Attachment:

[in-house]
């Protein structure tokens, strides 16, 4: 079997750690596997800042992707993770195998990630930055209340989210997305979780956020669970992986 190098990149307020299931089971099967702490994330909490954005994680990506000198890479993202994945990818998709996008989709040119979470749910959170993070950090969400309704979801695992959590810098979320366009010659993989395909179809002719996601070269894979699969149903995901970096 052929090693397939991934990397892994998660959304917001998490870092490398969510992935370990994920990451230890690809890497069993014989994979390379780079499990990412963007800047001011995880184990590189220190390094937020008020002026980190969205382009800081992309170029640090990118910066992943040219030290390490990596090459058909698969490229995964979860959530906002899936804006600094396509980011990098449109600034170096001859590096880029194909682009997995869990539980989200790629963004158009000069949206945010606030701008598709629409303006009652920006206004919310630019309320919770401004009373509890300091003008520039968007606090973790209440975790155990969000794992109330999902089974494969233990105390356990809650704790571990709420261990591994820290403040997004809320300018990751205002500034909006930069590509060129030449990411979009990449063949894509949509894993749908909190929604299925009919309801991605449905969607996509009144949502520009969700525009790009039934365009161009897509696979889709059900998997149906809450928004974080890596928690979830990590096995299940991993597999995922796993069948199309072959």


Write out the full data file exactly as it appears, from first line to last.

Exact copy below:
[in-house]
């Protein structure tokens, strides 16, 4: 079997750690596997800042992707993770195998990630930055209340989210997305979780956020669970992986 190098990149307020299931089971099967702490994330909490954005994680990506000198890479993202994945990818998709996008989709040119979470749910959170993070950090969400309704979801695992959590810098979320366009010659993989395909179809002719996601070269894979699969149903995901970096 052929090693397939991934990397892994998660959304917001998490870092490398969510992935370990994920990451230890690809890497069993014989994979390379780079499990990412963007800047001011995880184990590189220190390094937020008020002026980190969205382009800081992309170029640090990118910066992943040219030290390490990596090459058909698969490229995964979860959530906002899936804006600094396509980011990098449109600034170096001859590096880029194909682009997995869990539980989200790629963004158009000069949206945010606030701008598709629409303006009652920006206004919310630019309320919770401004009373509890300091003008520039968007606090973790209440975790155990969000794992109330999902089974494969233990105390356990809650704790571990709420261990591994820290403040997004809320300018990751205002500034909006930069590509060129030449990411979009990449063949894509949509894993749908909190929604299925009919309801991605449905969607996509009144949502520009969700525009790009039934365009161009897509696979889709059900998997149906809450928004974080890596928690979830990590096995299940991993597999995922796993069948199309072959």